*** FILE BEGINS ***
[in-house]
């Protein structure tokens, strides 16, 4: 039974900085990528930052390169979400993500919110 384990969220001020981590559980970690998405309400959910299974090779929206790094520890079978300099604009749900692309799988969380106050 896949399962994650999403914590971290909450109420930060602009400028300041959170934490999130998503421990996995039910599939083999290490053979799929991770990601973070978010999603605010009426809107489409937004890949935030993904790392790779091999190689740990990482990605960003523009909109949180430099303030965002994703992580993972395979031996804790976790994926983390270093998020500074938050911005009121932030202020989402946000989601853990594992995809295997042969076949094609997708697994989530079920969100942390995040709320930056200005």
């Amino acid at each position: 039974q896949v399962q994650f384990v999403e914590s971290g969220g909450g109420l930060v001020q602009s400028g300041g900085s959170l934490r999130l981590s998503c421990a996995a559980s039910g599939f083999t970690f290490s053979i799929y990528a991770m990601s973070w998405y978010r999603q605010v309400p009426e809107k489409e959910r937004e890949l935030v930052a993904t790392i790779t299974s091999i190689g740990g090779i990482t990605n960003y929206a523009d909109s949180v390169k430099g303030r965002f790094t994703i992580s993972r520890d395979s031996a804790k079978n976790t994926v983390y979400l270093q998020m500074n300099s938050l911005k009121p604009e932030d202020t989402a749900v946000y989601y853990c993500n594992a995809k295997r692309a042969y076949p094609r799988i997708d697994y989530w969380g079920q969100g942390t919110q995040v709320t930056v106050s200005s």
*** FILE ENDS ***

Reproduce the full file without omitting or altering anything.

[in-house]
């Protein structure tokens, strides 16, 4: 039974900085990528930052390169979400993500919110 384990969220001020981590559980970690998405309400959910299974090779929206790094520890079978300099604009749900692309799988969380106050 896949399962994650999403914590971290909450109420930060602009400028300041959170934490999130998503421990996995039910599939083999290490053979799929991770990601973070978010999603605010009426809107489409937004890949935030993904790392790779091999190689740990990482990605960003523009909109949180430099303030965002994703992580993972395979031996804790976790994926983390270093998020500074938050911005009121932030202020989402946000989601853990594992995809295997042969076949094609997708697994989530079920969100942390995040709320930056200005």
């Amino acid at each position: 039974q896949v399962q994650f384990v999403e914590s971290g969220g909450g109420l930060v001020q602009s400028g300041g900085s959170l934490r999130l981590s998503c421990a996995a559980s039910g599939f083999t970690f290490s053979i799929y990528a991770m990601s973070w998405y978010r999603q605010v309400p009426e809107k489409e959910r937004e890949l935030v930052a993904t790392i790779t299974s091999i190689g740990g090779i990482t990605n960003y929206a523009d909109s949180v390169k430099g303030r965002f790094t994703i992580s993972r520890d395979s031996a804790k079978n976790t994926v983390y979400l270093q998020m500074n300099s938050l911005k009121p604009e932030d202020t989402a749900v946000y989601y853990c993500n594992a995809k295997r692309a042969y076949p094609r799988i997708d697994y989530w969380g079920q969100g942390t919110q995040v709320t930056v106050s200005s």